1149: While continually supporting the Turushka captains-of-hundreds with money, this perverse-minded [king] ate domesticated pigs until his death.

Here Kalhana appears be to stating that Harsha did not even follow the religion of the people he was favoring. He however does call Harsha "that Turushka":

1095. There was not one temple in a village, town or in the city which was not despoiled of its images by that Turushka, king Harsha.
1096. Only two chief divine images were respected by him, the illustrious Ranaswamin in the City, and Martanda [among the images] in townships.
1097-97. Among colossal images, two statues of Buddha were saved through requests addressed by chance to the king at a time when he was free with his favors, namely the one a Parihasapura by the singer Kanaka, who was born there and other in the City by Sramana (monk) Kusalsri.

The statue at Parihaspura was built by Lalitaditya Muktapida.

1203. He made the glorious [statue of] the Great Buddha which reached up to the sky.

Abul-fazl mentions that the temples of Parihasapura were finally destroyed by Sikandar Butshikan "Butshikast" (1389–1413).

There was a great fire in Srinagar during the reign of Sussala. All the buildings were burnt except the colossal Buddha:

1184: In the City, which was reduced to a heap of earth, there remained visible and aloft only the great Buddha, which blackened by smoke, and without its abode, resembled a burned tree.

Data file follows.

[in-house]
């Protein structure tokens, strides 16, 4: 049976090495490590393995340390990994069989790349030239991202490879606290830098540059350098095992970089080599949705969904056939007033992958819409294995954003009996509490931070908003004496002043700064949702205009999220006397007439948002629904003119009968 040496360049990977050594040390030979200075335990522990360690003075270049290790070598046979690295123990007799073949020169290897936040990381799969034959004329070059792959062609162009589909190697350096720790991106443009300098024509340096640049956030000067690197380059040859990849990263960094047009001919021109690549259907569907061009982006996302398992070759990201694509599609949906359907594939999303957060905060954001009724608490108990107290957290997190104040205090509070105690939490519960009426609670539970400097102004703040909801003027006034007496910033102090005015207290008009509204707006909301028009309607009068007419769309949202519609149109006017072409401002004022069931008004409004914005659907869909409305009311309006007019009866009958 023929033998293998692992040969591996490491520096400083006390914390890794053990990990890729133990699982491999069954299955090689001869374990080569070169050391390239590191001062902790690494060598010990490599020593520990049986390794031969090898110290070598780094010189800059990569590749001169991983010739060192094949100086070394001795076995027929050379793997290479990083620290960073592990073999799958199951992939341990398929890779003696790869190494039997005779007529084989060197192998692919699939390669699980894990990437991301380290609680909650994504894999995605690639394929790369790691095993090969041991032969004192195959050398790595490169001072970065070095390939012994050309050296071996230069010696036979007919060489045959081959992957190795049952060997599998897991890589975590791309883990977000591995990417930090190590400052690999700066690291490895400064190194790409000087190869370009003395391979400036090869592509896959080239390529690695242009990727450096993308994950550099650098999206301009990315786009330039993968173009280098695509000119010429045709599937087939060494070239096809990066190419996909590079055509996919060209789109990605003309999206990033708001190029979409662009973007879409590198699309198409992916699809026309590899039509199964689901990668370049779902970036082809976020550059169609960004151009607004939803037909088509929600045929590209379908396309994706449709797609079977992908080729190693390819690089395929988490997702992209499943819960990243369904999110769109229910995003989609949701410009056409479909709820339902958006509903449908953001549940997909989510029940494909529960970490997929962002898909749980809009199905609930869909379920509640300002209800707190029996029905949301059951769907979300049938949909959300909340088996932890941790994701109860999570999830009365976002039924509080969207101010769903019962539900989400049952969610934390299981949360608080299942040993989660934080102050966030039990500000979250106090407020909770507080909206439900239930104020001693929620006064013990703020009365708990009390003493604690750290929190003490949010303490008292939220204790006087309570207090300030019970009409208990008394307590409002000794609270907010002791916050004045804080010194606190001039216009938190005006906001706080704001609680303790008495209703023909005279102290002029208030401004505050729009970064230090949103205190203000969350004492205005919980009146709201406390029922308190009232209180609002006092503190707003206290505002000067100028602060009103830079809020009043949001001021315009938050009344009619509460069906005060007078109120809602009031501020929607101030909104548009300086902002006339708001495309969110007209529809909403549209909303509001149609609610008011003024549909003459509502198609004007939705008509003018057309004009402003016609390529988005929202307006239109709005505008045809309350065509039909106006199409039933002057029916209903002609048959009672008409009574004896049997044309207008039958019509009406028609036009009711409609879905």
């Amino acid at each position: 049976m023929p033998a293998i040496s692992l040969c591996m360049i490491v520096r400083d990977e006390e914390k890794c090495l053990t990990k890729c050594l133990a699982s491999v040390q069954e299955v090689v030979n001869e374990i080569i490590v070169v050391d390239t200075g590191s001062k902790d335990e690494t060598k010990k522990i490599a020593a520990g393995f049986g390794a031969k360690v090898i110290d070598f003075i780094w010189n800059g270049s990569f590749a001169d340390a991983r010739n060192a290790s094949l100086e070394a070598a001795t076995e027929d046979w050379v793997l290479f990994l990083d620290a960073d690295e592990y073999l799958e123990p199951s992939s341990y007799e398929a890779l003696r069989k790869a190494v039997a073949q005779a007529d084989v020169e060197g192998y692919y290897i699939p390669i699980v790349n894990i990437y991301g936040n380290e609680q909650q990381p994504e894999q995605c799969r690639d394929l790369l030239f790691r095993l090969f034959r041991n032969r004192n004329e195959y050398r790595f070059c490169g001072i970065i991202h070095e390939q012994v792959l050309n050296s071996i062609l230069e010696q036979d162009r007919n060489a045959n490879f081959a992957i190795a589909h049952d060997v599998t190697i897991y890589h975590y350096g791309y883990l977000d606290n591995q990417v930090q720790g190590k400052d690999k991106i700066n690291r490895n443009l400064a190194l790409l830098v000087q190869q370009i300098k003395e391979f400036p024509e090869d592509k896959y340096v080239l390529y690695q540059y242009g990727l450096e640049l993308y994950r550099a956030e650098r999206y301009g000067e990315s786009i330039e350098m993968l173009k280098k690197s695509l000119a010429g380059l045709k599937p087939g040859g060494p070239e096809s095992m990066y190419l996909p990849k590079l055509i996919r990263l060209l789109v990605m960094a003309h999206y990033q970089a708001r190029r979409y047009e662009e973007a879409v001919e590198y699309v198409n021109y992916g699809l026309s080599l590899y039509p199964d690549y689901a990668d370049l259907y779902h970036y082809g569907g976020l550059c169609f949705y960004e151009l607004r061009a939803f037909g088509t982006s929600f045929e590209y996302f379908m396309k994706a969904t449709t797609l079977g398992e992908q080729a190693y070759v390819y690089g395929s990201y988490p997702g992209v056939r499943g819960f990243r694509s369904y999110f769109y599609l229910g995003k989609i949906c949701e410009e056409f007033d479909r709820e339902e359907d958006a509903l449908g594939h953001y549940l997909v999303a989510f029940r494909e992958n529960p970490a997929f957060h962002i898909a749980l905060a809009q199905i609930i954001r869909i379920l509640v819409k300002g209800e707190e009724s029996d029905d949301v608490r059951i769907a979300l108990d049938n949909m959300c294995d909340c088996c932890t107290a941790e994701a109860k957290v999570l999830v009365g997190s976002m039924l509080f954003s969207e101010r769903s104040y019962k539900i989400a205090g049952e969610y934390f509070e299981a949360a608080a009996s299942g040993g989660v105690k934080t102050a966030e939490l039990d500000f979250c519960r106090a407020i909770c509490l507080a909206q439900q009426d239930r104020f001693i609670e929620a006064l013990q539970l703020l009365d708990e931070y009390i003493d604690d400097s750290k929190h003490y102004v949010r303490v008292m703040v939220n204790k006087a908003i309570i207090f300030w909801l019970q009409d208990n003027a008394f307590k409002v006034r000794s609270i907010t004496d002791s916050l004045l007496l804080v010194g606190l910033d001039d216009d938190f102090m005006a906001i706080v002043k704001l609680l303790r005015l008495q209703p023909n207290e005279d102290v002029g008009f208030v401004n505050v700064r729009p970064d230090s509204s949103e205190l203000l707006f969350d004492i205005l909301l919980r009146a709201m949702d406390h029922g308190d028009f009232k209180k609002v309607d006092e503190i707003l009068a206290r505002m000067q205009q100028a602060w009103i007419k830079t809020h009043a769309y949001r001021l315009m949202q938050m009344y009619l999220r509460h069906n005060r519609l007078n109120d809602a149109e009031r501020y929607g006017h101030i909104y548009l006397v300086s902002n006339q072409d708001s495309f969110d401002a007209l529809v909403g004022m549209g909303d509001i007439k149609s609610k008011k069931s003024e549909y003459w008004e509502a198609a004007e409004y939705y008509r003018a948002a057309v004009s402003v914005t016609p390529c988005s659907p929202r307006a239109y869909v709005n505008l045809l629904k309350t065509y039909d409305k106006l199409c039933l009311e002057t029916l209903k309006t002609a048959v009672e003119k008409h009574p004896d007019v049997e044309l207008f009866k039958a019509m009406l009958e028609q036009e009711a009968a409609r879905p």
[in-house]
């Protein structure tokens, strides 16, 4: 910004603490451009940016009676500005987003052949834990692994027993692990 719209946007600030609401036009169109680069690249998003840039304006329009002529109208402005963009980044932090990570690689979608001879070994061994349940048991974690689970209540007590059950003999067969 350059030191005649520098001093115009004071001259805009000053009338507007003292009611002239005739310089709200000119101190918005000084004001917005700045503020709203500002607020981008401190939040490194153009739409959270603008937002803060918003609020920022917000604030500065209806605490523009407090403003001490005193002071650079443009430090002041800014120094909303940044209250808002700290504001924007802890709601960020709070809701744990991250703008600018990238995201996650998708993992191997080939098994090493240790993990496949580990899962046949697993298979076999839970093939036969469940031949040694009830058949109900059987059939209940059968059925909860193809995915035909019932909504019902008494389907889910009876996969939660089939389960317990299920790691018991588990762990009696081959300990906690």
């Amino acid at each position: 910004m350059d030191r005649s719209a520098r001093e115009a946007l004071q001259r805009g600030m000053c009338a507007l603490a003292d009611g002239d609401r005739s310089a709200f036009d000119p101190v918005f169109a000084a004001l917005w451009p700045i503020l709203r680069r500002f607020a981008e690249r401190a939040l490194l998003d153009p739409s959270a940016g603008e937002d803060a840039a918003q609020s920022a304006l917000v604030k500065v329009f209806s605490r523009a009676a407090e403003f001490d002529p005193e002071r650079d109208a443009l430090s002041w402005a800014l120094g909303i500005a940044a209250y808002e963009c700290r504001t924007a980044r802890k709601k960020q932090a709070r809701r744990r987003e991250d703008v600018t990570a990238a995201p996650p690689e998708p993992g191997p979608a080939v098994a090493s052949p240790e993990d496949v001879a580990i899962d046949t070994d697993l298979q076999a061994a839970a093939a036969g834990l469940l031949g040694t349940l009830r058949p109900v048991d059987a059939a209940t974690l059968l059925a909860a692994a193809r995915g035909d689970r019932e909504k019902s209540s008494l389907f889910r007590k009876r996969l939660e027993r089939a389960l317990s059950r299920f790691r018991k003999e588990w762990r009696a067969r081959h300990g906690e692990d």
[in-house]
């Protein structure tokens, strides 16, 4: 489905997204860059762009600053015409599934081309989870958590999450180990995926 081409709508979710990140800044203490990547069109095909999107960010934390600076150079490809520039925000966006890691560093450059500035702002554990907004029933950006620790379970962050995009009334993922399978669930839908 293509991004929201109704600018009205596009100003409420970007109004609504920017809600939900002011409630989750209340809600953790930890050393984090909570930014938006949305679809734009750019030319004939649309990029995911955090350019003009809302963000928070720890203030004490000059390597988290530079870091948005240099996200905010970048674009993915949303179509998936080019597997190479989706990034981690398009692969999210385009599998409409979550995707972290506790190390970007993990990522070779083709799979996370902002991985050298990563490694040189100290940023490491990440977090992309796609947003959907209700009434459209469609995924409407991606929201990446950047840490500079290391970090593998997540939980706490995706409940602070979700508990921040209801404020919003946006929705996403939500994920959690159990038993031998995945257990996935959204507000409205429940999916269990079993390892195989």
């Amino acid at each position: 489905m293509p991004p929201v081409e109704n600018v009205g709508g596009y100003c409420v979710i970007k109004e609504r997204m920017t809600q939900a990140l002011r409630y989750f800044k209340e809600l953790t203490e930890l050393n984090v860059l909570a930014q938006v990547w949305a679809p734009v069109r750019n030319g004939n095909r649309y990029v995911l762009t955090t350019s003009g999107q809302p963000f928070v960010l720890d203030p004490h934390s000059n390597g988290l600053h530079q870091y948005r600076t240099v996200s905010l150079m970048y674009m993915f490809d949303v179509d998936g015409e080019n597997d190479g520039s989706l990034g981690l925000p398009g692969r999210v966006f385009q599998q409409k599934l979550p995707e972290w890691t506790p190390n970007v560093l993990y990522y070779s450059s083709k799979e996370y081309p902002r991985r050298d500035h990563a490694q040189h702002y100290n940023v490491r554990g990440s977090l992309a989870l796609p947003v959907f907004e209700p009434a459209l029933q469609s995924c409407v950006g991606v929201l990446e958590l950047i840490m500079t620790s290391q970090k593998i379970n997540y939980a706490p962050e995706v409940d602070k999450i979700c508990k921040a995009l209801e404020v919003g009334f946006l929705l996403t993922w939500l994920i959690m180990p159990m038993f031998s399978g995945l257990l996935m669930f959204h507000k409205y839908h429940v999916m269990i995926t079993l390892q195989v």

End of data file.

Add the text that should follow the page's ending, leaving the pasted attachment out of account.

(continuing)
That reminds one of the Great Buddha of Kamakura, the wooden temple of which was destroyed by a tidal wave. The temple of the Great Buddha of Nara was similarly destroyed by fire, but was later rebuilt. A colossal copper image of Buddha once stood in Nalanda, said by Xuanzang to have been 80 feet (24.6 m) tall. The great Buddhas of Kashmir may have been similar.

Harsha's son Bhoja

Rajatarangini[8] tells us that Bhojadeva, otherwise called Vupya, son of king Harsha, set out for battle in order to burn Kalasha built by Sussala. Harsha, who feared that his sons might turn against him as he had rebelled against his father, brought them up as weak and spiritless men.

The army of Sussala was defeated by prince Bhoja, and he fled from the battle to Lavanotsa.[9]

Rajatarangini[10] tells us that the during the rebellion of Damaras the prince Bhoja reached Hastikarna with two or three horsemen. While thus travelling, he fancied that the kingdom would be theirs again in five or six days, even if Indra were their enemy. He waited at Ranggavāta for his servant Nageshvara, to whom his mother gave provision for the journey. Hearing of his servant's approach, he issued from the empty temple where he was living, suspecting nothing; but he was attacked by the rebels. When the treason was discovered, the prince, true to his Kshetriya caste, displayed wonderful feats of bravery. After killing his enemies in battle, like a lion, he died the death of a hero, besmeared with blood.

Death of Harsha

Rajatarangini[11] tells us that Harsha died in the Kashmirian era seventy-seven, on the fifth day of the bright moon, in the mouth of Bhadra, aged forty-two years and eight months.